Madeline: I am currently a sophomore at Potomac School in McLean, Virginia. I am interested in engineering, especially prosthetics and robotics. I have always had a passion for building things and developing new ideas. For the past four years, I have competed in various types of robotics where I've learned a lot about working with a team, engineering, and programming. I have travelled around the country competing and have met all types of interesting people. Outside of science I play tennis, squash, and lacrosse on my school teams. I am also part of my school's environmental club where we develop various initiatives to improve our school's impact on the environment. I am eager to begin my project and hopefully someday have an impact on this field.
Gyroscopically Stabilized Building
William Chen and Daniel Li
Earthquakes are frequent phenomena that wreak tremendous havoc on infrastructure globally, especially in regions that lie Earth's seismic faults line including California, Japan, and other Pacific countries. Because these natural occurrences are impossible to scientifically predict, a self-stabilizing building would reduce property damage and ultimately save human lives. The goal of our project is to engineer a 3-story building (0.3m x 0.3m x 1.0m) that incorporates a novel design based on Arduino gyroscopic sensors and Servomotors to counteract an earthquake's lateral movements. Doing so will also play off of the building's natural tendency to stay at rest, leaving the topmost level nearly unmoved. The plan will be implemented into infrastructures in regions that lie on the edge of the Pacific Plate, Eurasian Plate, and Indo-Australian Plate. Residential, corporate, and government buildings may implement the infrastructure design to prevent property damage, reduce human casualties, and benefit urban society.
William: Since elementary school, I have always been passionate about creating and making things with my hands. Lego and K'Nex embodies my favorite childhood memories - I often spent my free time creating imaginary space ships, enchanted fortresses, and menacing-looking robots. Later, my building blocks were upgraded to Lego Mindstorms, VEX Robotics, and Arduino electronics, which have expanded the functionalities of my creations. My avid interest led me to join Science Olympiad construction events including tower, scrambler, and boomilever. I have also competed in science fair and developed a driving simulation from the MIT Scratch "drag and drop" programming language. Besides my academic pursuits, I play the violin and cello and have performed at Carnegie Hall with American High School Honors Performance Series. In addition to music, I play tennis competitively and have been part of student government. I am currently a junior at Woodbridge High School in Irvine, California.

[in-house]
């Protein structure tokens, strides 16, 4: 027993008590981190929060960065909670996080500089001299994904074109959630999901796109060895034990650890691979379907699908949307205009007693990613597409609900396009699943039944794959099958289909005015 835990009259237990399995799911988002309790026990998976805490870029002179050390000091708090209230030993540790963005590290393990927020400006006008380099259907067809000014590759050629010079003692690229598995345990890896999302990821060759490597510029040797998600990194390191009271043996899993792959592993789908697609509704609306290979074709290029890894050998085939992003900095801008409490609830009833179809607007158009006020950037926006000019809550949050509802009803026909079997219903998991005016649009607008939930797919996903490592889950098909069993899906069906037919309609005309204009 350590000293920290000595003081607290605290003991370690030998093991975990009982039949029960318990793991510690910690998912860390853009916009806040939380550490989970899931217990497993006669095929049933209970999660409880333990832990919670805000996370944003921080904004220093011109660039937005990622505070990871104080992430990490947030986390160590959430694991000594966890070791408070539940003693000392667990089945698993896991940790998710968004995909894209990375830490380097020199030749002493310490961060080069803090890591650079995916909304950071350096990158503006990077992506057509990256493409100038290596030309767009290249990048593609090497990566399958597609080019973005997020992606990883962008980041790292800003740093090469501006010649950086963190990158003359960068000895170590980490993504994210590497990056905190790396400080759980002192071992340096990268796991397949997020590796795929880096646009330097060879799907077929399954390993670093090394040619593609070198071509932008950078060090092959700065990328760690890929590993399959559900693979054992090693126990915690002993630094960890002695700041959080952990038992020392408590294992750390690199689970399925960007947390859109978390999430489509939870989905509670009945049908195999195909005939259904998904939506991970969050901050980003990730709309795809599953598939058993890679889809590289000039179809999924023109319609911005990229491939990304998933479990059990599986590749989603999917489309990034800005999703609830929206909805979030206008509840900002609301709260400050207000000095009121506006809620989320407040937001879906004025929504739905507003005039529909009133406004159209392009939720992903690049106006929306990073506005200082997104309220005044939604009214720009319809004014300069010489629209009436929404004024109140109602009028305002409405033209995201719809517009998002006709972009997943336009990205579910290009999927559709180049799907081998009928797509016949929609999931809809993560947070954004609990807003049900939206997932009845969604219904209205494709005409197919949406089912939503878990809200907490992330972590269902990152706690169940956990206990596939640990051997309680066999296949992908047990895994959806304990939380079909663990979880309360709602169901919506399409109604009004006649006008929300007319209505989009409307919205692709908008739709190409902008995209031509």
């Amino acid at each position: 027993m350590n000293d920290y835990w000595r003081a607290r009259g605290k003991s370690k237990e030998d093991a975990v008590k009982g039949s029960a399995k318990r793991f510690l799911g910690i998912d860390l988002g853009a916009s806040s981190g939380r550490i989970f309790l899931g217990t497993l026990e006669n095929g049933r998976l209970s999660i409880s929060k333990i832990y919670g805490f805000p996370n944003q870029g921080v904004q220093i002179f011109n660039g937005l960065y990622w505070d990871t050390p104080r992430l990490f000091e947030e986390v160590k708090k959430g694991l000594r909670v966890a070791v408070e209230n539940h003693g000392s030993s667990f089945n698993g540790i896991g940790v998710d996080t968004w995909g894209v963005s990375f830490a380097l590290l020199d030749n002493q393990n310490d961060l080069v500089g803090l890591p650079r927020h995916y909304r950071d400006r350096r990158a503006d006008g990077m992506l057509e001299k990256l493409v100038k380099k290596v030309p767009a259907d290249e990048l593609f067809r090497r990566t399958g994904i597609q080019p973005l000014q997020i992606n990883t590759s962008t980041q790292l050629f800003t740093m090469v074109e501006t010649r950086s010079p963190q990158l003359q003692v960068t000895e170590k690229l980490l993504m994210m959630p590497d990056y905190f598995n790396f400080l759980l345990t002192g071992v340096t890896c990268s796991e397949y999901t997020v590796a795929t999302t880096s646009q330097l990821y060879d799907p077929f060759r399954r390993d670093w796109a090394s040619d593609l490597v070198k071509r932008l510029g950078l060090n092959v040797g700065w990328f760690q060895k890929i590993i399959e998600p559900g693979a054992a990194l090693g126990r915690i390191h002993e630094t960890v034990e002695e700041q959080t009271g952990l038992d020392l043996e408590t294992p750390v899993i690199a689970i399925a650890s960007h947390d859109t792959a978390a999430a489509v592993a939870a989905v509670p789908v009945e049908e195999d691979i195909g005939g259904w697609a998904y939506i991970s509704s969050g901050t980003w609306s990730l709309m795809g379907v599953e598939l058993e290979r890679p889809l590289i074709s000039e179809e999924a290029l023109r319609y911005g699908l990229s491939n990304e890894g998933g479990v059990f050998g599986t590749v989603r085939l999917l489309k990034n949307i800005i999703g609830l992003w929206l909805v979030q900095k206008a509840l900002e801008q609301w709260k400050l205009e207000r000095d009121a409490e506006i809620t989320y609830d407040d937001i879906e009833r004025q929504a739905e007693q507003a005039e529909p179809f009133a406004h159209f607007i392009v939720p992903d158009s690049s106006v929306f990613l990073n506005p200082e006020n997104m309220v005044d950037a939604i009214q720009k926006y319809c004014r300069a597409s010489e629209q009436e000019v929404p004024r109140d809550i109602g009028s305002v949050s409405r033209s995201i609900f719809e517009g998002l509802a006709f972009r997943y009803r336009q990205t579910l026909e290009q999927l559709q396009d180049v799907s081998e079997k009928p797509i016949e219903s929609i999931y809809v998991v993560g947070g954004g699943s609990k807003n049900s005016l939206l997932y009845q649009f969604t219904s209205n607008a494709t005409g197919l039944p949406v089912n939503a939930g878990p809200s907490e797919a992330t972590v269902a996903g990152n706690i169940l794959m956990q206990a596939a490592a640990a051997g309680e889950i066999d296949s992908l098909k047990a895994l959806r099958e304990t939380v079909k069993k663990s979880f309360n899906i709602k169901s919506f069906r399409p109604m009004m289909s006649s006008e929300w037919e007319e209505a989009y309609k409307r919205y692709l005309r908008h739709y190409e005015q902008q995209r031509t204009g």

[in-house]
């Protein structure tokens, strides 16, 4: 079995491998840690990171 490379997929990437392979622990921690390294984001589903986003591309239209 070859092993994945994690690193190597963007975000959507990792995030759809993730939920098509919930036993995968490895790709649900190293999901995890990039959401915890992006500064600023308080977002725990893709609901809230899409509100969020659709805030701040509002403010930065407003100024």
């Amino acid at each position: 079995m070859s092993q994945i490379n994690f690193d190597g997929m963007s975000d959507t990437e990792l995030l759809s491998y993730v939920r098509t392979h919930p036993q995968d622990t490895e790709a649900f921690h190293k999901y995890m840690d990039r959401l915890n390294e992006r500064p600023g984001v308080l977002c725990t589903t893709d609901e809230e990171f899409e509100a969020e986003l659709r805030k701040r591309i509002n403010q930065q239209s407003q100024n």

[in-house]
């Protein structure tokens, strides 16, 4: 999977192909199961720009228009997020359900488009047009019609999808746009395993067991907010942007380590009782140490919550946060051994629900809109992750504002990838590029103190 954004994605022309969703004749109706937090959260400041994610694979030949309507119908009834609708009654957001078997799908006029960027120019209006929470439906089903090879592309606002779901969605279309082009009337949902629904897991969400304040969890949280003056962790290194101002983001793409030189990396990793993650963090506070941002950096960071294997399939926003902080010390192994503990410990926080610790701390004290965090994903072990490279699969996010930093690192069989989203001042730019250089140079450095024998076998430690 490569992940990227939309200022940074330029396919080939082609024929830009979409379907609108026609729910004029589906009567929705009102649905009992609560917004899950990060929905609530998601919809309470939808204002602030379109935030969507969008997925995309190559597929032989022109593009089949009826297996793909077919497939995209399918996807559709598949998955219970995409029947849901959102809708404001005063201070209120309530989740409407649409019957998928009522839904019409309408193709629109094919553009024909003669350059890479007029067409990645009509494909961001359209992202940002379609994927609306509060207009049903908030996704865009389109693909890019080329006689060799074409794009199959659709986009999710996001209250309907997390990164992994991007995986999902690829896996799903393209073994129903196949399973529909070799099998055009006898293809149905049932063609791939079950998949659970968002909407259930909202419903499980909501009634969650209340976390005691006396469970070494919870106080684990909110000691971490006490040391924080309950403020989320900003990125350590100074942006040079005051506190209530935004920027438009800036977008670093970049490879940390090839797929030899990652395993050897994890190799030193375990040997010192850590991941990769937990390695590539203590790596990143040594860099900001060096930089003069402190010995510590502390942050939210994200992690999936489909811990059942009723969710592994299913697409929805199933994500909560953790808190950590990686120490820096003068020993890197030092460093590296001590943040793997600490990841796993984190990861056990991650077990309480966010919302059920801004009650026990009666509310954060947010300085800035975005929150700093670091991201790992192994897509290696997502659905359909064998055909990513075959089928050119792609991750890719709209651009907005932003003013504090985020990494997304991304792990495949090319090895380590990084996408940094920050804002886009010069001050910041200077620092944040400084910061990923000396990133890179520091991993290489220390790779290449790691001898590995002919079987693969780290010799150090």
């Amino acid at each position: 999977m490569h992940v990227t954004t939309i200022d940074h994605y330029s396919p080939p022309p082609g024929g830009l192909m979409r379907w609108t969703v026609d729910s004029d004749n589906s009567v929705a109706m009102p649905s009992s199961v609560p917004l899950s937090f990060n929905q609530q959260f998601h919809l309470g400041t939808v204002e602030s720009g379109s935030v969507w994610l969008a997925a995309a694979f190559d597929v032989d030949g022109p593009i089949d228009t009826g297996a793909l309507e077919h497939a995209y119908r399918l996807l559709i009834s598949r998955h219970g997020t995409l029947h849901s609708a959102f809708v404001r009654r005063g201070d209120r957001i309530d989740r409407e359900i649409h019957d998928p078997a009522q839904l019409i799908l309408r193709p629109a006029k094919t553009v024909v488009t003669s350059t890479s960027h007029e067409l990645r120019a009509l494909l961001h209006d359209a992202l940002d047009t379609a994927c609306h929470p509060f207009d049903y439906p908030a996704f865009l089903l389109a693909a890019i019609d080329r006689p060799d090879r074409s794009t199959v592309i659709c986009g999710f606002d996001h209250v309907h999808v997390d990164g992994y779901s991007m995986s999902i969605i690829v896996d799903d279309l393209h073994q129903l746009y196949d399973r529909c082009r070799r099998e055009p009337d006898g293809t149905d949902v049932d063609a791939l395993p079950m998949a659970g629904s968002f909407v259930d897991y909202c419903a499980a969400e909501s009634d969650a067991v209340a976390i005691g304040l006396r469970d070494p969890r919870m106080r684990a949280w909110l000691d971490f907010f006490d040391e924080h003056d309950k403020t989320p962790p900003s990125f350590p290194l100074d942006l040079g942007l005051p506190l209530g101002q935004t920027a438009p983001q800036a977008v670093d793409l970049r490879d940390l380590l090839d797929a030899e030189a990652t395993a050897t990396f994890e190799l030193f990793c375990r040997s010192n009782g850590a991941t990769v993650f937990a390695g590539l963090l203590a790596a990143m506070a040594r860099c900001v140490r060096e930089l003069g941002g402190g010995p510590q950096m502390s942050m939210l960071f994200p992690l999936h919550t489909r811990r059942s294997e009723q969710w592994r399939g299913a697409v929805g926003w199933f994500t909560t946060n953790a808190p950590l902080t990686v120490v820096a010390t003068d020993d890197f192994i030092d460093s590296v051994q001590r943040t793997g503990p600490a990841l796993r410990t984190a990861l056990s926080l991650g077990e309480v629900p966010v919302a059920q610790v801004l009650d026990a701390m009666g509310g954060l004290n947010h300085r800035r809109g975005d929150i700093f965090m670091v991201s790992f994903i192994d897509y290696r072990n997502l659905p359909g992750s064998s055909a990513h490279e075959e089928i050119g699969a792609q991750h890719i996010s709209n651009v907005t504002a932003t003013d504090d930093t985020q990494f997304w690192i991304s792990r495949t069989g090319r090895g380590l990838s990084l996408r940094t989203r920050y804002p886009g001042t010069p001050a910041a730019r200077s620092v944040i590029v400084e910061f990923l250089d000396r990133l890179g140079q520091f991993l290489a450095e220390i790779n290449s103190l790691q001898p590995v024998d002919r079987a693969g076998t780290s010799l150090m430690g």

Daniel: I am currently a junior at La Canada High School. Although science is an interest of mine, I really try to give everything a shot, whether it's from English to physics to history. After all, I'm just quite simply a curious person. In school I participate in several extracurriculars - debate, music, math and science Olympiad, sports, and community service projects. Out of all these, science has played a major role, as it's the most applicable to the real world and its situations. Thus, I've been looking into earthquakes quite a bit as I do live in California and am frequently exposed to such. Naturally, working as a mechanic for several years, my brain is inclined to mechanical workings and the idea of a moving parts in a building came to mind. With this project and MIT THINK, I hope to further my understanding of applying science to worldly uses.
- Fostering and Leading Endeavors to Excellence
Jacob Swiezy and Josh Chang (Carmel, Indiana)
- The Levistance
Woo Kyung Lee and Seung Ki Min (Flushing, New York)
- The ApaPhotalyst Grid: Oxidation through Photocatalysts and Apatite Material
Mandy Yang and Howard Chu (Whitestone, New York)
- The Saber
Farita Tasnim and Dorothy van Doorn (Columbus, Georgia)